True, in a sweeping 1926 opinion by former-president-turned-Chief-Justice William Howard Taft, the Court supported “unrestricted” presidential discretion over personnel. Taft argued that since the president’s “selection of administrative officers is essential to the execution of the laws by him, so must be his power of removing those for whom he cannot continue to be responsible.”
But the Court was divided, especially since the specific case involved a local postmaster not hugely crucial to national policymaking. Justice James McReynolds wondered why such vast power was not specified in the Constitution when far weaker grants of authority were spelled out: “It is beyond the ordinary imagination to picture forty or fifty capable men…, vainly discussing, in the heat of a Philadelphia summer, whether express authority to require opinions in writing should be delegated to a President in whom they had already vested the illimitable executive power here claimed.”
Less than a decade later, in the 1935 Humphrey’s Executor case involving a member of the Federal Trade Commission, a unanimous Court decided the removal power was not in fact “illimitable.” Rather, it depended on “the character of the office.” The president could remove “purely executive” officials in agencies reporting directly to him, but the point of multi-member regulatory commissions was to allow “quasi-legislative or quasi-judicial” decision-making by independent experts. Thus it was fine for Congress to insulate them from political control. Indeed, the Court added that “the commission… must, from the very nature of its duties, act with entire impartiality….[as] a body which shall be independent of executive authority except in its selection.”
The breadth of that language, in turn, has come under fire over time. Still, legislators’ ability to bar the president from dismissing officials except “for cause” was upheld in 1988 for so-called “inferior” officers not appointed directly by the president. In the 2020 Seila Law case, the court did strike down the bespoke design of the CFPB, which had been created to have a single director, removable only for cause. But it did not overturn Humphrey. Instead, the justices told Congress it could choose between a single agency head with no protections or a multi-member board with protections, but not mix and match. Even that conclusion was sharply contested, with the justices split 5-4; Justice Elena Kagan objected that it was up to Congress to decide when agencies needed political insulation and that the Court had long approved just that.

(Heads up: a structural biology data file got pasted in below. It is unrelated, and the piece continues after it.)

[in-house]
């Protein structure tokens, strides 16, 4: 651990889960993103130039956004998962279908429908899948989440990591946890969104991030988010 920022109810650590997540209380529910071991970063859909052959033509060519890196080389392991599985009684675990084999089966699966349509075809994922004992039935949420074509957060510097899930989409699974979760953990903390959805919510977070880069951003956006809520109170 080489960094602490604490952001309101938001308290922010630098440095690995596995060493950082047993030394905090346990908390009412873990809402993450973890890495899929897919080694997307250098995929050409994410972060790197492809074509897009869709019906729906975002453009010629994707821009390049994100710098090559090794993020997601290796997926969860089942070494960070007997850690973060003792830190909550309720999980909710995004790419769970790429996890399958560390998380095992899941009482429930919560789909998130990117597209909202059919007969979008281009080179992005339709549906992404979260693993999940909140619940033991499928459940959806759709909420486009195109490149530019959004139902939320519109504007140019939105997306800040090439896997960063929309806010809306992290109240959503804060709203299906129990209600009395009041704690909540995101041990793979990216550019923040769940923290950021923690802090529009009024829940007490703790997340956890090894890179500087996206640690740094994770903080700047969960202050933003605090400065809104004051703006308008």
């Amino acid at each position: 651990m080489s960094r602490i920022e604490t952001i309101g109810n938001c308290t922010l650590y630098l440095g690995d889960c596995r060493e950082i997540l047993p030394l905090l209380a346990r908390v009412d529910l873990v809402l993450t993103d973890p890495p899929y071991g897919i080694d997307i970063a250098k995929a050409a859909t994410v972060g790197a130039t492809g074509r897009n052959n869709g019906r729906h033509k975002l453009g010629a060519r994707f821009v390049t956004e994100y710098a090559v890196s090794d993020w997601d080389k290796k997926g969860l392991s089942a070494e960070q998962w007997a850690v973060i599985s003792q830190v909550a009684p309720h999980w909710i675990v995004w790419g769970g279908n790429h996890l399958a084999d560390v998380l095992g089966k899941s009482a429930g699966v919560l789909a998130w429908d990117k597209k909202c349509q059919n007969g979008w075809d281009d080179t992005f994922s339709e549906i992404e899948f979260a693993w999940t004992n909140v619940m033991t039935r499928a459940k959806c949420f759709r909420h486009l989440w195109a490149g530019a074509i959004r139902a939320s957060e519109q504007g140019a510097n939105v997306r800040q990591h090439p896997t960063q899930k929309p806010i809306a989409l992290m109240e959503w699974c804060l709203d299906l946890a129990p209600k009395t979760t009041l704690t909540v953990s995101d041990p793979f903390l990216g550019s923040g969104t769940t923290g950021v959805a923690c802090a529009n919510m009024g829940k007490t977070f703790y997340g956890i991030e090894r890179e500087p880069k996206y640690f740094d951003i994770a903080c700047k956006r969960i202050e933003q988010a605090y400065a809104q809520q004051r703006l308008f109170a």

But presidents could find administrative ways to limit this independence
The independent agencies, then, are unlikely to be quickly transformed through the federal courts as violations of the Constitution. Still, presidents could tweak the procedural exemptions noted above to give themselves more influence over those agencies’ policymaking. One Trump initiative leveraged the Congressional Review Act (CRA) – which allows Congress to overturn recently issued regulations to bring independent agencies’ rules and guidance documents within presidential purview. The idea (since rescinded by the Biden administration) was that to comply with the CRA the White House needed to be able to tell legislators what policies existed in the first place.
Another long-discussed step would fold independent agencies into the centralized regulatory review process overseen by the Office of Information and Regulatory Affairs, giving presidents advance notice of proposed rules and the chance to change or stop them. Presidents’ executive orders on regulatory review, from as early as 1978, have exempted these agencies. But the Justice Department has long argued that such review would be legal – just impolitic. In its 1981 memo assessing Ronald Reagan’s 1981 landmark order on regulatory review, Justice worried openly about provoking “confrontation with Congress.”
To that point: Back in 1977, Jimmy Carter received a letter from 13 Senate chairs and ranking members (ranging ideologically from Great Society liberal Abe Ribicoff to one-time “Dixiecrat” segregationist Strom Thurmond to Utah conservative Orrin Hatch). This letter flatly claimed Carter’s proposed executive order could not “lawfully be applied to the independent regulatory commissions. To do so would violate the intent of Congress that the Executive Branch not control the rules these agencies issue.” By contrast, it’s not clear that the Senate of 2025 will be able to write a bipartisan letter selecting a nice place for lunch. And a Congress that won’t protect its prerogatives usually finds that presidents are happy to fill the void.